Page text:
The 2005 Lawrence R. Klein Lecture: Emergent Class Structure
This paper presents a model of emergent class structure, in which a society inhabited by inherently identical households may be endogenously split into the rich bourgeoisie and the poor proletariat. For some parameter values, the model has no steady state where all households remain equally wealthy. In this case, the model predicts emergent class structure or the rise of class societies. Even if every household starts with the same amount of wealth, the society will experience "symmetry-breaking" and will be polarized into two classes in steady state, where the rich maintain a high level of wealth partly due to the presence of the poor, who have no choice but to work for the rich at a wage rate strictly lower than the "fair" value of labor. The non-existence of the equal steady state means that a one-shot redistribution of wealth would not be effective, as wealth inequality and the class structure would always reemerge. Thus, the class structure is an inevitable feature of capitalism. For other parameter values, on the other hand, the model has the unique steady state, which is characterized by perfect equality. In this case, the model predicts dissipating class structure or the fall of class societies. Even if the society starts with significant wealth inequality, labor demand by the rich employers pushes up the wage rate so much that workers will escape from the poverty and eventually catch up with the rich, eliminating wealth inequality and the class structure in the long run. In an extension, we introduce self-employment, which not only provides the poor with an alternative to working for the rich, but also provides the rich with an alternative to investment that create jobs. Due to this dual nature of self-employment, the effects of self-employment turn out to be quite subtle. Yet, within the present framework, it is possible to offer a complete characterization of the steady states even in the presence of self-employment.
|Date of creation:||Oct 2005|
|Date of revision:|
|Contact details of provider:|| Postal: |
Web page: http://www.cirje.e.u-tokyo.ac.jp/index.html
More information through EDIRC
References listed on IDEAS
Please report citation or reference errors to , or , if you are the registered author of the cited work, log in to your RePEc Author Service profile, click on "citations" and make appropriate adjustments.:
- Holmstrom, Bengt & Tirole, Jean, 1997.
"Financial Intermediation, Loanable Funds, and the Real Sector,"
The Quarterly Journal of Economics,
MIT Press, vol. 112(3), pages 663-91, August.
- Bengt Holmstrom & Jean Tirole, 1994. "Financial Intermediation, Loanable Funds and the Real Sector," Working papers 95-1, Massachusetts Institute of Technology (MIT), Department of Economics.
- Holmström, Bengt & Tirole, Jean, 1994. "Financial Intermediation, Loanable Funds and the Real Sector," IDEI Working Papers 40, Institut d'Économie Industrielle (IDEI), Toulouse.
- Galor, Oded & Zeira, Joseph, 1988.
"Income Distribution and Macroeconomics,"
51644, University Library of Munich, Germany, revised 01 Sep 1989.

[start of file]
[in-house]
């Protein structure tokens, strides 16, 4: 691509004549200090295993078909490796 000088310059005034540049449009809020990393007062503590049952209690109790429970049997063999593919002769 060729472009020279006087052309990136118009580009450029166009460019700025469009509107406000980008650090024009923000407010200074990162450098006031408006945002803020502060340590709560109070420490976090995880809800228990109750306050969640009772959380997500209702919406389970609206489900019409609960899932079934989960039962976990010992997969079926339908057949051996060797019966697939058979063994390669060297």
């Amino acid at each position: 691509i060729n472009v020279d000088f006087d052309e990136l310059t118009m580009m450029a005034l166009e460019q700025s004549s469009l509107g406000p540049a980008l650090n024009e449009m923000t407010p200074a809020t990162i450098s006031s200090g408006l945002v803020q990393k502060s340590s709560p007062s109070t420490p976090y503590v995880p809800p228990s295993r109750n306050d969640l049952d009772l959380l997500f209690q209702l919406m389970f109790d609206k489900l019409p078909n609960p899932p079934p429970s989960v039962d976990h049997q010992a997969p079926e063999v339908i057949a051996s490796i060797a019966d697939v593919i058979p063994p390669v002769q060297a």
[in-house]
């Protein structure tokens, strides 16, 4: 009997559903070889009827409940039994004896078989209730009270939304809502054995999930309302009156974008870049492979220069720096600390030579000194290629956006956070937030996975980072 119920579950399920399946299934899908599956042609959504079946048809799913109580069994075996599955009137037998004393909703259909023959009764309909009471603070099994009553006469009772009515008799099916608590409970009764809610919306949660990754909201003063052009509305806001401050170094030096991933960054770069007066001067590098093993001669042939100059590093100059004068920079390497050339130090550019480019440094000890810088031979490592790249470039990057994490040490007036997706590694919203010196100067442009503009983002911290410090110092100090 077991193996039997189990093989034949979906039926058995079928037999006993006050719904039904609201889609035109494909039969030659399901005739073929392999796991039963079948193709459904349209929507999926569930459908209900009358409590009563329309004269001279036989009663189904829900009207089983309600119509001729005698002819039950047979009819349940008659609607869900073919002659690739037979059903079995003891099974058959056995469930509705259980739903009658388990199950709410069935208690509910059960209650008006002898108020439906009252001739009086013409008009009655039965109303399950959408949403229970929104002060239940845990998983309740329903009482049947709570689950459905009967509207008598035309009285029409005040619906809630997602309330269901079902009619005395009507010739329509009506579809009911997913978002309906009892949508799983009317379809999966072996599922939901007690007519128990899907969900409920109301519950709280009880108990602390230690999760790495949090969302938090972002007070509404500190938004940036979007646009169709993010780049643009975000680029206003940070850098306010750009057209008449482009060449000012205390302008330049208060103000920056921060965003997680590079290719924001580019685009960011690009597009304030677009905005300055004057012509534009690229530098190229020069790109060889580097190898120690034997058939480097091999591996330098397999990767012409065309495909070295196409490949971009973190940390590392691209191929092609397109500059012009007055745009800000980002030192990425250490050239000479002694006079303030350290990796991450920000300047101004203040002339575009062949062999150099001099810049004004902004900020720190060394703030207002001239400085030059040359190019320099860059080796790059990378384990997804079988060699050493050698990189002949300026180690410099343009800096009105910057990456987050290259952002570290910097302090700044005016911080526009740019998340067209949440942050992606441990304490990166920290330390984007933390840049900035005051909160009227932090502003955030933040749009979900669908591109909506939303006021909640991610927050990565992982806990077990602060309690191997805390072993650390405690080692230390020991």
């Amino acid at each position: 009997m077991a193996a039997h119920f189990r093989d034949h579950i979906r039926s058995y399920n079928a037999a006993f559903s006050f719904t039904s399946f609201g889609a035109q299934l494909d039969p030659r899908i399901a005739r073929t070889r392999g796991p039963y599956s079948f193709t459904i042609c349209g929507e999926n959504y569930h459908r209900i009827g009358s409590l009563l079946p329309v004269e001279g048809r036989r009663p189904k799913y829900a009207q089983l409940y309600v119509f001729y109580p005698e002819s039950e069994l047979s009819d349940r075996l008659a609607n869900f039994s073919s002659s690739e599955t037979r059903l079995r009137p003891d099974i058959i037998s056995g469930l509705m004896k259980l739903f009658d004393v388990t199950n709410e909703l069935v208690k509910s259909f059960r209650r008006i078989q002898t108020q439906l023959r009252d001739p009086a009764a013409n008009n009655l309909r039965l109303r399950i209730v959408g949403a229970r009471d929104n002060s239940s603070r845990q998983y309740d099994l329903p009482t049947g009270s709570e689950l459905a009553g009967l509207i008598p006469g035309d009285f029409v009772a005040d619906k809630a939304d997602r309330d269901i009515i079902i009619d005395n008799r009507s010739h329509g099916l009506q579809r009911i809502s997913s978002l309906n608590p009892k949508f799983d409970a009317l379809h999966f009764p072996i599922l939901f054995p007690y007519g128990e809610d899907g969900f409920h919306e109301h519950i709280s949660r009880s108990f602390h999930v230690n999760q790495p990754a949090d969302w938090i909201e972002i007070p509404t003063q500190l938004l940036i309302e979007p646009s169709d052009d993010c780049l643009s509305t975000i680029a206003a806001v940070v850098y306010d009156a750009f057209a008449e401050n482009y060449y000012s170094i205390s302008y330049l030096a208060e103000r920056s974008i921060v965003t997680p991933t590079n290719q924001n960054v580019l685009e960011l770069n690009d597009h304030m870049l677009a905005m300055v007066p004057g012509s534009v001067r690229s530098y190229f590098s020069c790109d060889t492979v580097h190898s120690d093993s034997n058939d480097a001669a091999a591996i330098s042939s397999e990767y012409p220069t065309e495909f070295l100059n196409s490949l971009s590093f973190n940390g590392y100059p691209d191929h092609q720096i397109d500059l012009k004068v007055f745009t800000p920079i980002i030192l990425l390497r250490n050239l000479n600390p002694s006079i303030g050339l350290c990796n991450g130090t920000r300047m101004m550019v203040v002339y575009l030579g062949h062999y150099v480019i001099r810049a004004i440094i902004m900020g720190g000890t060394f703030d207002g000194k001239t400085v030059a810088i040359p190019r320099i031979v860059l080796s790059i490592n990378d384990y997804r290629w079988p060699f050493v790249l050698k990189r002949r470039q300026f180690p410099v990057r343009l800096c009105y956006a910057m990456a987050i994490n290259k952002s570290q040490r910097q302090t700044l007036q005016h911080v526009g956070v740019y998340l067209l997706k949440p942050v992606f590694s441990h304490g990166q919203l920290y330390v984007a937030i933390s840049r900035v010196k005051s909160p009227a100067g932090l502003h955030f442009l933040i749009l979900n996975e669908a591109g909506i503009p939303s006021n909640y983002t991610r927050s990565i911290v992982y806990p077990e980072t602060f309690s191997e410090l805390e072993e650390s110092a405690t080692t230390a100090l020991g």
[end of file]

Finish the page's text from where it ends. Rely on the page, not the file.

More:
- Banerjee, Abhijit V & Newman, Andrew F, 1993.
"Occupational Choice and the Process of Development,"
Journal of Political Economy,
University of Chicago Press, vol. 101(2), pages 274-98, April.
- Abhijit V. Banerjee & Andrew F. Newman, 1990. "Occupational Choice and the Process of Development," Discussion Papers 911, Northwestern University, Center for Mathematical Studies in Economics and Management Science.
- Becker, Robert A, 1980. "On the Long-Run Steady State in a Simple Dynamic Model of Equilibrium with Heterogeneous Households," The Quarterly Journal of Economics, MIT Press, vol. 95(2), pages 375-82, September.
- Piketty, Thomas, 1997. "The Dynamics of the Wealth Distribution and the Interest Rate with Credit Rationing," Review of Economic Studies, Wiley Blackwell, vol. 64(2), pages 173-89, April.
- Joseph G. Altonji & Fumio Hayashi & Laurence J. Kotlikoff, 1995.
"Parental Altruism and Inter Vivos Transfers: Theory and Evidence,"
Boston University - Institute for Economic Development
65, Boston University, Institute for Economic Development.
- Altonji, Joseph G & Hayashi, Fumio & Kotlikoff, Laurence J, 1997. "Parental Altruism and Inter Vivos Transfers: Theory and Evidence," Journal of Political Economy, University of Chicago Press, vol. 105(6), pages 1121-66, December.
- Joseph G. Altonji & Fumio Hayashi & Laurence Kotlikoff, 1995. "Parental Altruism and Inter Vivos Transfers: Theory and Evidence," NBER Working Papers 5378, National Bureau of Economic Research, Inc.
- Joseph G. Altonji & Fumio Hayashi & Laurence Kotlikoff, . "Parental Altruism and Inter Vivos Transfers: Theory and Evidence," IPR working papers 95-22, Institute for Policy Resarch at Northwestern University.
- Aghion, Philippe & Bolton, Patrick, 1997. "A Theory of Trickle-Down Growth and Development," Review of Economic Studies, Wiley Blackwell, vol. 64(2), pages 151-72, April.
- Freeman, Scott, 1996. "Equilibrium Income Inequality among Identical Agents," Journal of Political Economy, University of Chicago Press, vol. 104(5), pages 1047-64, October.
- Chari, V V & Hopenhayn, Hugo, 1991. "Vintage Human Capital, Growth, and the Diffusion of New Technology," Journal of Political Economy, University of Chicago Press, vol. 99(6), pages 1142-65, December.
- Xavier Freixas & Jean-Charles Rochet, 1997. "Microeconomics of Banking," MIT Press Books, The MIT Press, edition 1, volume 1, number 0262061937, June.
When requesting a correction, please mention this item's handle: RePEc:tky:fseres:2005cf383. See general information about how to correct material in RePEc.
For technical questions regarding this item, or to correct its authors, title, abstract, bibliographic or download information, contact: (CIRJE administrative office)
If references are entirely missing, you can add them using this form.